Obama's America: is racism history?

Saturday 30 October, 10.30am until 12.00pm, Café

At the start of the American Civil War, more than four million African-Americans were living in slavery. Now, nearly 150 years later, an African-American has become president of that same nation. So is racism in America a thing of the past, or at least no longer the society-defining ill it once was?

Obama’s presidency is notable as much for the fact that his election campaign did not prominently feature the race issue as for as the fact that he is African-American. Some even argued that part of his appeal to liberal white voters was the sense that he gave them the right to move on and stop feeling guilty about the legacy of slavery and oppression. Whereas older black politicians like Jesse Jackson and Al Sharpton used to invoke the spirit of the Civil Rights era, Obama seemed to embody the achievements of those past struggles rather than seeking to relive them, and thus offered hope for all Americans in the future. This approach resonated with popular weariness with the politics of identity and political correctness. So on face value, and certainly from this side of the Atlantic, the US race question seems resolved.

How much has American society really changed? Despite workplaces becoming more integrated, segregation in churches, schools, and neighbourhoods has persisted. Furthermore, while poverty in black households has been substantially reduced in the past 40 years, deprivation is still a serious problem, and the number of black males incarcerated is disproportionately high. Moreover race in America is not just about black and white, but also prejudice and discrimination against other minorities, especially Hispanics, as well as tensions between different ethnic groups. Many issues in the US, from crime to class, are still viewed through the prism of race. Some even see a racist backlash in some of the more aggressive criticisms of Obama’s presidency, but is this charge of racism more a reflection of elite disdain for embittered whites in the so called ‘red states’?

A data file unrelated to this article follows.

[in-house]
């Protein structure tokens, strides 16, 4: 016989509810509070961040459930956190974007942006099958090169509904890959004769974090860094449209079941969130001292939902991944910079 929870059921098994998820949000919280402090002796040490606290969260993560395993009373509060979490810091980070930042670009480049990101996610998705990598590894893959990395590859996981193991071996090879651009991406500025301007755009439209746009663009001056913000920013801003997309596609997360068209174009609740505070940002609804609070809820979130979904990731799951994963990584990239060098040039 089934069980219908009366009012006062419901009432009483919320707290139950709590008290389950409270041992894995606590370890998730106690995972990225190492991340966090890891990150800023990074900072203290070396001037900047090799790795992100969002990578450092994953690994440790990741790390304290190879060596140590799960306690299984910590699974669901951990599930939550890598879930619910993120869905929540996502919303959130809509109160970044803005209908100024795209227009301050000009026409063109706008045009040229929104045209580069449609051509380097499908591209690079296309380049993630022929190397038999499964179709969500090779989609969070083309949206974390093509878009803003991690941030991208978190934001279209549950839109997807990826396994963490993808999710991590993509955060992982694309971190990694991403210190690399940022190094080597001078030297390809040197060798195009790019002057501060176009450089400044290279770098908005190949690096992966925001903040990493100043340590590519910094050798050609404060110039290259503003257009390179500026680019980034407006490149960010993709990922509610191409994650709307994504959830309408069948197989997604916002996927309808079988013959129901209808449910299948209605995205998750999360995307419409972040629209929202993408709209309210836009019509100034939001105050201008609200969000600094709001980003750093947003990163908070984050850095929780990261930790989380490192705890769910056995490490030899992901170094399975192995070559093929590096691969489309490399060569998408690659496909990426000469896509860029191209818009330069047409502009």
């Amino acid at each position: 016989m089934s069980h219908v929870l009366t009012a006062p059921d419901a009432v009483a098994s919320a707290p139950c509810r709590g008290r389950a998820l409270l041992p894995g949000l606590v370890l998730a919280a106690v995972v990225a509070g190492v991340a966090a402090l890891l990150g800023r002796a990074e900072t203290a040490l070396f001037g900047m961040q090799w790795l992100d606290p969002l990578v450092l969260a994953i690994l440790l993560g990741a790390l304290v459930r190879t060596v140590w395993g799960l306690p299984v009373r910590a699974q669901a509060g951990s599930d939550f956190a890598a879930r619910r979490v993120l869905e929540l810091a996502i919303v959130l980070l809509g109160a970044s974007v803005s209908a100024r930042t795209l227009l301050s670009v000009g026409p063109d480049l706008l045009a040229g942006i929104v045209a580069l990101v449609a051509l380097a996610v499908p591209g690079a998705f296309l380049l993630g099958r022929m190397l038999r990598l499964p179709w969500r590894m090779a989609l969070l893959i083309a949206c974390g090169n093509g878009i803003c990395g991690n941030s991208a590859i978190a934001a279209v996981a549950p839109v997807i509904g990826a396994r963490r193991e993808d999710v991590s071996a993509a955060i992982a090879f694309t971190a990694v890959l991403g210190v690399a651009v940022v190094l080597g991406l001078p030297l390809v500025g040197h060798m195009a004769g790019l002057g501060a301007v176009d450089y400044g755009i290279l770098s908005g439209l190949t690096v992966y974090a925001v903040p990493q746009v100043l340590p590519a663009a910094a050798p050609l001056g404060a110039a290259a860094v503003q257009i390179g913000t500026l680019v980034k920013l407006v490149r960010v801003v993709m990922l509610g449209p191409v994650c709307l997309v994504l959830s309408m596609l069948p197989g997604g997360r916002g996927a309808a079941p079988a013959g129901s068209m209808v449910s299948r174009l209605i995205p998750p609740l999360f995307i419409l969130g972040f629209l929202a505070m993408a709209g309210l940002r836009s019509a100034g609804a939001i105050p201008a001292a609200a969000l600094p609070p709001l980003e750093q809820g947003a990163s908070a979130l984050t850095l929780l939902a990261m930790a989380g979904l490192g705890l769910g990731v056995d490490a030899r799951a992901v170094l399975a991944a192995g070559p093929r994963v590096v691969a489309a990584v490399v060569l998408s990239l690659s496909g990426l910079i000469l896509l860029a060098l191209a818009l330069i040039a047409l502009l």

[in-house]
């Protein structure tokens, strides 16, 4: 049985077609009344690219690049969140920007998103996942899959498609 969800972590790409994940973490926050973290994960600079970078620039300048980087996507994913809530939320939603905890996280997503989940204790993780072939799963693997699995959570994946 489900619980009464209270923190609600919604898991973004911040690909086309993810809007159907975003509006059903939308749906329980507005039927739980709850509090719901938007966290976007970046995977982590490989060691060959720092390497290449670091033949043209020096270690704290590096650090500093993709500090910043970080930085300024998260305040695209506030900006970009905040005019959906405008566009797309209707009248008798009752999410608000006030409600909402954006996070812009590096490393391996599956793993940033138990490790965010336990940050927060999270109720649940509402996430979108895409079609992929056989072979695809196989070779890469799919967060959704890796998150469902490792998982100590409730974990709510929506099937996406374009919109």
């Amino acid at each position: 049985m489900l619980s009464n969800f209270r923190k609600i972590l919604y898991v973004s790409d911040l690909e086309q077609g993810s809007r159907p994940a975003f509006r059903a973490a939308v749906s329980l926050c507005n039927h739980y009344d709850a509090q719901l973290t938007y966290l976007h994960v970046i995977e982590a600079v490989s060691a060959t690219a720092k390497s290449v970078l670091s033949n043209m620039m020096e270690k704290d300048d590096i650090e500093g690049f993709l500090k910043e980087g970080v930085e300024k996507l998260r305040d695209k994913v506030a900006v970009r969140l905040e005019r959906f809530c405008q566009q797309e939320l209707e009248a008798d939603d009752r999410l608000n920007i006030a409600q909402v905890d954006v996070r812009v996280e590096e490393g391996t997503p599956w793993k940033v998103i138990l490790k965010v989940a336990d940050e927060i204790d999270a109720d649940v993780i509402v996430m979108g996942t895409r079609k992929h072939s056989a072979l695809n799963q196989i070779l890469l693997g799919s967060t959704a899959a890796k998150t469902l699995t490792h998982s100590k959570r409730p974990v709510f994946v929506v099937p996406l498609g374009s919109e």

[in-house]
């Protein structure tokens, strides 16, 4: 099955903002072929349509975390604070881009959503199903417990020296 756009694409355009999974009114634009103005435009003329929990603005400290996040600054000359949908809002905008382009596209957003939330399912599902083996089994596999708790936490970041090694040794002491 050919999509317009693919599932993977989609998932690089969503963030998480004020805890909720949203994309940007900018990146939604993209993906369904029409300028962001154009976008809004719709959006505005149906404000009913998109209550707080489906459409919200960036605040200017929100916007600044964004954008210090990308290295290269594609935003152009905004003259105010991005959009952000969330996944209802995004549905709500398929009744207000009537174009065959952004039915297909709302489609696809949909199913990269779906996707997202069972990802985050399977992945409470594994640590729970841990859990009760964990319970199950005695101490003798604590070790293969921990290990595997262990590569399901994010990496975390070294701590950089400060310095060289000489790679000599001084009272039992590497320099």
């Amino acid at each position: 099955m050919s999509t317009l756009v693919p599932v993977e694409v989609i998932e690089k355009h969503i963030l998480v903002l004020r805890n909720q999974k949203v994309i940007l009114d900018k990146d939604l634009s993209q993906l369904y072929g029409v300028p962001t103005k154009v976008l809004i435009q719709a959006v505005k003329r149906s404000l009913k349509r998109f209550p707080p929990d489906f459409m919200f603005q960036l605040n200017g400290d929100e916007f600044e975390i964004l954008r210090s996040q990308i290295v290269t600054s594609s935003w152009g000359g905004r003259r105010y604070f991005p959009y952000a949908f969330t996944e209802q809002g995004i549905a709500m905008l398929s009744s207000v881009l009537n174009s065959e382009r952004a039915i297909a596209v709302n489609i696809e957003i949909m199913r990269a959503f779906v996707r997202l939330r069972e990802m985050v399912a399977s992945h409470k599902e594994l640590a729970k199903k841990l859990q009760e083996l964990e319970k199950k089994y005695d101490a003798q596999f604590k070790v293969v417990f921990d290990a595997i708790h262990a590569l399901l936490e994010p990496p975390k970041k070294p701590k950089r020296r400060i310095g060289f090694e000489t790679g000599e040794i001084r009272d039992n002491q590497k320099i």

Does the election of President Obama herald the dawn of a new era, or simply provide an excuse to overlook continued injustice? Is it just a matter of time, or is something else holding black Americans back from the American dream? Have the old prejudices melted away or are they re-emerging in a different form? For example, does the ongoing controversy over immigration, the ongoing attempt to bring in tough new legislation in Arizona which requires suspected illegal immigrants to prove their status on demand, point to a new form of racial politics? Are Arizonans old-fashioned bigots as claimed by nation-wide human rights protests? The controversy certainly begs the question, as America undergoes dramatic demographic changes, can we expect the race question to loom ever larger rather than fading into the past?

Listen to session audio:

 

Speakers
Fredrick C. Harris
professor of political science, Columbia University; author, Price of the Ticket: the rise and decline of black politics in the age of Obama (forthcoming)

Dr Cheryl Hudson
lecturer in American history, University of Liverpool

Andrew Wroe
lecturer in United States politics, University of Kent, Canterbury; author, The Republican Party and Immigration Politics and Assessing the Bush Presidency

Chair:
Jean Smith
specialist development consultant; co-founder and director, NY Salon

Produced by
Jean Smith specialist development consultant; co-founder and director, NY Salon
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